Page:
First Balloon Ascension In Massachusetts – 1821

First Balloon Ascension In Massachusetts – 1821

     The earliest known balloon ascension to take place in the state of Massachusetts occurred on September 3, 1821, from the Washington Gardens on Treemont Street in Boston.  The pilot was a well known aeronaut by the name of Louis Charles Guille, who had begun making balloon ascensions in New Jersey in 1818.  The balloon landed on Ten Hills Farm in Somerville, a town just to the north of Boston.   

     Not only was this flight the first of its kind in the Bay State, but it also triggered what might be the first lawsuit involving a balloon.  Ten Hills Farm was owned at the time by a man named Swan, who sued Aeronaut Guille for damage to his vegetable crops. 

     The facts of the case were stated in a newspaper article which appeared in the New Ulm Review, (a Minnesota newspaper), on December 21, 1910, as part of an article about the potential liability attached to air travelers who may inadvertently cause damage to private property on the ground.  The case involving Louis Charles Guille was cited as a president even though it had occurred 89 years earlier.     

     The article stated in part:

    ” The facts are there stated as follows: Guille ascended in a balloon in the vicinity of Swan’s garden and descended into his garden.  When he descended, his body was hanging out of the car of the balloon in a very perilous situation, and he called to a person at work in Swan’s field to help him in a voice audible to the pursuing crowd.  After the balloon descended it dragged along over potatoes and radishes about thirty feet, when Guille was taken out.  The balloon was carried to a barn at the farther end of the premises.

     When the balloon descended more than 200 persons broke into Swan’s garden through the fences and came on his properties, beating down his vegtables and flowers.  The damage done by Guille with his balloon was about $15, but the crowd did much more.  The plaintiff’s damage in all amounted to $90.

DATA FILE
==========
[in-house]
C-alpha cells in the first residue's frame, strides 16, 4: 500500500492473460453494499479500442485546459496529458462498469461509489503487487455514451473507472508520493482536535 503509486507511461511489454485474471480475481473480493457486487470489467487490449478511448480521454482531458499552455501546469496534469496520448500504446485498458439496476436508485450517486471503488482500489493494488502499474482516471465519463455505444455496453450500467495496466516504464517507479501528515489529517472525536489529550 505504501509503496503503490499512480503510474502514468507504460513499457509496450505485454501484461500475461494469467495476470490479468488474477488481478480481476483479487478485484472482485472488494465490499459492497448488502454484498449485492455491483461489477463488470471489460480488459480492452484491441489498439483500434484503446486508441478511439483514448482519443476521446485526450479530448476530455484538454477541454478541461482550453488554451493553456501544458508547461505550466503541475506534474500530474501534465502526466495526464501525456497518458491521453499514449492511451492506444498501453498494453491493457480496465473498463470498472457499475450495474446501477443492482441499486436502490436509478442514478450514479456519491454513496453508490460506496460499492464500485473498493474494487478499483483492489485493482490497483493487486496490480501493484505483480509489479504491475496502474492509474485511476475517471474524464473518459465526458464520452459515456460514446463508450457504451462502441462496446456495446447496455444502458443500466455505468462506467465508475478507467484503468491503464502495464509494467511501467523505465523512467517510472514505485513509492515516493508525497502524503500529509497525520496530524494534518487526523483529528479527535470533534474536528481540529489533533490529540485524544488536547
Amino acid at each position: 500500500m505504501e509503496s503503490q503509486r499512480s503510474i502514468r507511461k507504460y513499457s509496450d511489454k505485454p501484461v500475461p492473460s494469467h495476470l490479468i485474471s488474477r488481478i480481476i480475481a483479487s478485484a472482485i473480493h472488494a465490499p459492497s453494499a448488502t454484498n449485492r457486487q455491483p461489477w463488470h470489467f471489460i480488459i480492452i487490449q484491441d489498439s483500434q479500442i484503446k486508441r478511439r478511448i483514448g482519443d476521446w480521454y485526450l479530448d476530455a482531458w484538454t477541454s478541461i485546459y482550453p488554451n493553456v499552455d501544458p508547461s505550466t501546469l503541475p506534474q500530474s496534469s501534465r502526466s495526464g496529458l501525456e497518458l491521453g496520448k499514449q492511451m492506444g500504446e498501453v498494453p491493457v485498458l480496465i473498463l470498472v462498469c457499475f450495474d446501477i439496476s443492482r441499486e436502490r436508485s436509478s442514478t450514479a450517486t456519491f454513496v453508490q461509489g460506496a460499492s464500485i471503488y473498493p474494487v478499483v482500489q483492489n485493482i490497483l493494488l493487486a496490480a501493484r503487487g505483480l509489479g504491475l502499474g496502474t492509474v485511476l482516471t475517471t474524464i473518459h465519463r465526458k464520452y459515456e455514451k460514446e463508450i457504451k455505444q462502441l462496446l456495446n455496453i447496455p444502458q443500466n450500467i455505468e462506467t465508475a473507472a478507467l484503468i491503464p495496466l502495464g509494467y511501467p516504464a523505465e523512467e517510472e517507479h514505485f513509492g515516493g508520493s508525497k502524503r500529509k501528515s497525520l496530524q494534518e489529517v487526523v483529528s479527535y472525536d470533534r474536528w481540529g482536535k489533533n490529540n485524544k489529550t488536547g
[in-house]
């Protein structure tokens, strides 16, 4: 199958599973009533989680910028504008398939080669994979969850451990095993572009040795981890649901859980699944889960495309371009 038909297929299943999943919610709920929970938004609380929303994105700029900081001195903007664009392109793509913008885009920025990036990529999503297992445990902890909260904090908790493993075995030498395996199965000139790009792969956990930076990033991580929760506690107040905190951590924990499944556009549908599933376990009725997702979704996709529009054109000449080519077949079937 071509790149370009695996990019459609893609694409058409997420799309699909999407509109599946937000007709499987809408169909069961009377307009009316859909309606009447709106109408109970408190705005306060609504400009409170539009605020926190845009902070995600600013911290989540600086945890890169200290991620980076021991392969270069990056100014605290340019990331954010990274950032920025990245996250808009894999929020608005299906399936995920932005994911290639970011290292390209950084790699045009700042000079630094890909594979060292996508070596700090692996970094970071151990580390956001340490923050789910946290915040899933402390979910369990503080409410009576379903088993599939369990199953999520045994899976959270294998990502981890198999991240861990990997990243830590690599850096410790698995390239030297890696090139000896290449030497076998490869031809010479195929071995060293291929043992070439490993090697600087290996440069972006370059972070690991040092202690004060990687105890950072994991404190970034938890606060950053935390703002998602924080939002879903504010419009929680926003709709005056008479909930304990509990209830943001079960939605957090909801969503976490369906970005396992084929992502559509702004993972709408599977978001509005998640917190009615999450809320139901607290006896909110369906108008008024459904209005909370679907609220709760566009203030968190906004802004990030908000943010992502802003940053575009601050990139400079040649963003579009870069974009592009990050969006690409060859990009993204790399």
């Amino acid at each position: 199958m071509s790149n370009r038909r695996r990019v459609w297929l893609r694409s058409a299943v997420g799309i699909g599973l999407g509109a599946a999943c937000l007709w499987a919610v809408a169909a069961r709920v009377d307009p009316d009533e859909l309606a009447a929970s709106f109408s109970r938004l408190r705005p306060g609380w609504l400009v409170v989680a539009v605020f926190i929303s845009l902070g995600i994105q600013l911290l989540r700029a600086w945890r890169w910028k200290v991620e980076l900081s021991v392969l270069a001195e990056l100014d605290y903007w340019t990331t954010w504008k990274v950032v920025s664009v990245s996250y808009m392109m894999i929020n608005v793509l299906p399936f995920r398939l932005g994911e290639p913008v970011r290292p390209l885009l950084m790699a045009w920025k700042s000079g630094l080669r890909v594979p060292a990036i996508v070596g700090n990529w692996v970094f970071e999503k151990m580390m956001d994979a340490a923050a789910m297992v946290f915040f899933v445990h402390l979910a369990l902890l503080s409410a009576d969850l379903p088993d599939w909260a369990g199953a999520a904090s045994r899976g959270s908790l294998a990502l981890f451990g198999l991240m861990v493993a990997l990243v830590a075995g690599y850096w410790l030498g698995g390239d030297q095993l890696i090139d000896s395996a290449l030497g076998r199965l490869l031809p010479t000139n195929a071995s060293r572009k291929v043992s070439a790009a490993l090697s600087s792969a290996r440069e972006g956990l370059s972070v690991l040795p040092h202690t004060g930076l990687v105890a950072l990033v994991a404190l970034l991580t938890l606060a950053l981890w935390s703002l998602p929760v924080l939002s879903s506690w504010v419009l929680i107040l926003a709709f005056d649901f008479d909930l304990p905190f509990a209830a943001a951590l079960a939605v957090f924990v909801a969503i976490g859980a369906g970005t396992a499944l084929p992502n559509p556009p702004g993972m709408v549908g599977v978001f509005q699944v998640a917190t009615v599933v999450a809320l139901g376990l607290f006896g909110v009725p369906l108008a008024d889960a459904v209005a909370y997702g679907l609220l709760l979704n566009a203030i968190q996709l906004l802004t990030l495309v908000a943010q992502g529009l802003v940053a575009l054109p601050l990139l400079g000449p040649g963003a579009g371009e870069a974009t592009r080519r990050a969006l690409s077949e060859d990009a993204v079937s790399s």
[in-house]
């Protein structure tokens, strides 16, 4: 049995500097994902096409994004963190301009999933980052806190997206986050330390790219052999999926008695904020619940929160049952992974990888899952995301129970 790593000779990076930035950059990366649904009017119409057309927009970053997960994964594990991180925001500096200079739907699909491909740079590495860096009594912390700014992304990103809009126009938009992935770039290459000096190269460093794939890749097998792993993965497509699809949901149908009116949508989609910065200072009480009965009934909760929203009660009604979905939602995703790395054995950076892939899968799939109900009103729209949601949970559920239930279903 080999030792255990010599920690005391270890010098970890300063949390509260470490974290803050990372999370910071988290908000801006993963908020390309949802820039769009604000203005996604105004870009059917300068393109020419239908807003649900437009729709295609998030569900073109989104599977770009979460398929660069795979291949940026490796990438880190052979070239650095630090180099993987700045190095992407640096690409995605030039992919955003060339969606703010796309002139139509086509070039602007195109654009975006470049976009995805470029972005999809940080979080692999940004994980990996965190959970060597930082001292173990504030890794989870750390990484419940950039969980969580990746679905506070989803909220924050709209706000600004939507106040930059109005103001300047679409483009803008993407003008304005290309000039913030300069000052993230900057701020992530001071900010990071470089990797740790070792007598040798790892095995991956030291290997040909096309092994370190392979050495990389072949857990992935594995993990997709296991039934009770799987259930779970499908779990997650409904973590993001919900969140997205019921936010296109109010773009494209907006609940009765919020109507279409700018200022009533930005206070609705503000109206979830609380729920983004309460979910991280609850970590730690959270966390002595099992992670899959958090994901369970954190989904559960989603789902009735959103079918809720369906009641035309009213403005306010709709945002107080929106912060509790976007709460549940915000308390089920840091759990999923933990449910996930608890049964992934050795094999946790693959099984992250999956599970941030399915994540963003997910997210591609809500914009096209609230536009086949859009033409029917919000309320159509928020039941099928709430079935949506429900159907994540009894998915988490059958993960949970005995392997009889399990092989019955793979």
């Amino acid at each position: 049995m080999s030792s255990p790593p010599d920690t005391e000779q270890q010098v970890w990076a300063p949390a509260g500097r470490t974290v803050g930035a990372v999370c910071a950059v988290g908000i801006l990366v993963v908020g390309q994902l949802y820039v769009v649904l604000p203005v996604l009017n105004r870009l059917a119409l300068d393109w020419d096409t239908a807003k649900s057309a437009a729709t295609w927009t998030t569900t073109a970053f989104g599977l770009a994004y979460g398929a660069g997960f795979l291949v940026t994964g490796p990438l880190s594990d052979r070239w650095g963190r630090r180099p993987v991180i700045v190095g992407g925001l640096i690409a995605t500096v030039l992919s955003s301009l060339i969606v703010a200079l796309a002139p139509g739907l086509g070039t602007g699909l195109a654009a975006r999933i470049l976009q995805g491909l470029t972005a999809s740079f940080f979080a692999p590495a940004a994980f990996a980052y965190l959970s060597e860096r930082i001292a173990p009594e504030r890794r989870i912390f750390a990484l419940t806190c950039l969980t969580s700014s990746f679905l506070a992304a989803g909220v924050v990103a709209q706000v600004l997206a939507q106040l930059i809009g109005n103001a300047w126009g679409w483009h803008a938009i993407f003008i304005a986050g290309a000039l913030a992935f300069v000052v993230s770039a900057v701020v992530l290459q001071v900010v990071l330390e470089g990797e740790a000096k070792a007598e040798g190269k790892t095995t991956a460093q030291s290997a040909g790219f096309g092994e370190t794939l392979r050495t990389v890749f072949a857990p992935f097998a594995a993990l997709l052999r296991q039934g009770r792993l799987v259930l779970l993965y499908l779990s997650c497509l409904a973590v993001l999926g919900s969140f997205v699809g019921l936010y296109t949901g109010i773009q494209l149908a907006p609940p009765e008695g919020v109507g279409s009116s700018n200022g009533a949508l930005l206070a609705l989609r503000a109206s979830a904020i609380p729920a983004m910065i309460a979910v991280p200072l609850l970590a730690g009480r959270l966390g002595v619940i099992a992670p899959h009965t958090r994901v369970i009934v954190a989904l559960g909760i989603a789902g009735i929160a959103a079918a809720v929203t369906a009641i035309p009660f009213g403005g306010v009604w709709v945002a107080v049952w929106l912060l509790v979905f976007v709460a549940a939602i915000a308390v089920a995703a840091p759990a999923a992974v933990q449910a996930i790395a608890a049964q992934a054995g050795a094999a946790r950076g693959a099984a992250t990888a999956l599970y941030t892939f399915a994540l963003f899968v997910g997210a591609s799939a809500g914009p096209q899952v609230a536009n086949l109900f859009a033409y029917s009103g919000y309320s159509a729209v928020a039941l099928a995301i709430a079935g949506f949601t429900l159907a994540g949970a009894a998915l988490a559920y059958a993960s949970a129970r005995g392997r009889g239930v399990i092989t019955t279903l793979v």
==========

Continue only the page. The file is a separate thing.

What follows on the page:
It was contended before the justice that Guille was answerable only for the damage done by himself and not for the damage done by the crowd.  The justice was of the opinion, and so instructed the jury, that the defendant was answerable for all the damage done to the plaintiff.  The jury accordingly found a verdict for him for $90, on which the judgement was given and for costs.”     

     The sum of ninety-dollars was a significant amount of money in 1821.  Guille appealed, but the decision was upheld.  The court ruled in part that Guille was a trespasser, (although not intentionally), and that his shouts for help “induced the crowd to follow him”, which in turn made him liable.  

      Sources:

     New York Tribune, “New Laws For Air Travel Soon To Be Broached”, October 24, 1909, page 3.  

     New Ulm Review, (Minnesota), “Air Trespassing May Be Costly”, December 21, 1910      

     Massachusetts Aviation Historical Society, www.massaerohistory.org

     Book: “North Jersey Legacies: Hidden History From The Gateway To The Skylands”, by Gordon Bond, The History Press, 2012

Boston, MA – May 23, 1896

Boston, Massachusetts – May 23, 1896

     At 3 p.m. on Saturday, May 23, 1896, a balloon ascension was scheduled to take place at the Congress Street ball fields in Boston.  The man advertised to fly the balloon was an aeronaut identified only as “Strickland”. 

    At the appointed time the balloon was to rise to an altitude of 5,000 feet where Strickland was to perform daring feats on a trapeze suspended beneath the balloon, and then drop using a parachute and land back on the ball fields.   Unfortunately as the balloon was being filled with hot air it was accidentally set on fire and quickly eaten by the flames. 

     The crowd, of course, demanded a refund of their ticket money, which likely would have been done, however, some chose not to wait and started a riot.  During the melee a dozen people were injured and Strickland himself, it was reported, “would have been killed but for the resistance of a squad of policemen.”       

     Source: Vermont Phoenix, “Massachusetts Notes – Balloon Ascended In Smoke”, May 29, 1896

Boston Harbor, MA – July 4, 1888

Boston Harbor, Massachusetts – July 4, 1888

 

     At 6 p.m. on the evening of July 4, 1888, a balloon rose from the Boston Common and drifted eastward over the harbor where it unexpectedly came down in the water not far from an area of land known as Point Shirley, which is located in the neighboring town of Winthrop.  A strong wind was blowing, and the occupants of the balloon were dragged for three miles through the choppy waters until rescued by the crew of a steam powered yacht identified as the Rose G. 

     A newspaper account stated, “After much trouble the party were taken aboard and all were safely brought to the city.  The journey was a most perilous one, and the escape from death of the excursionists almost miraculous.”  

     The names of the balloon’s occupants weren’t given.

     Source: The Indianapolis Journal, (Indiana), “Aeronauts In Peril”, July 6, 1888  

 

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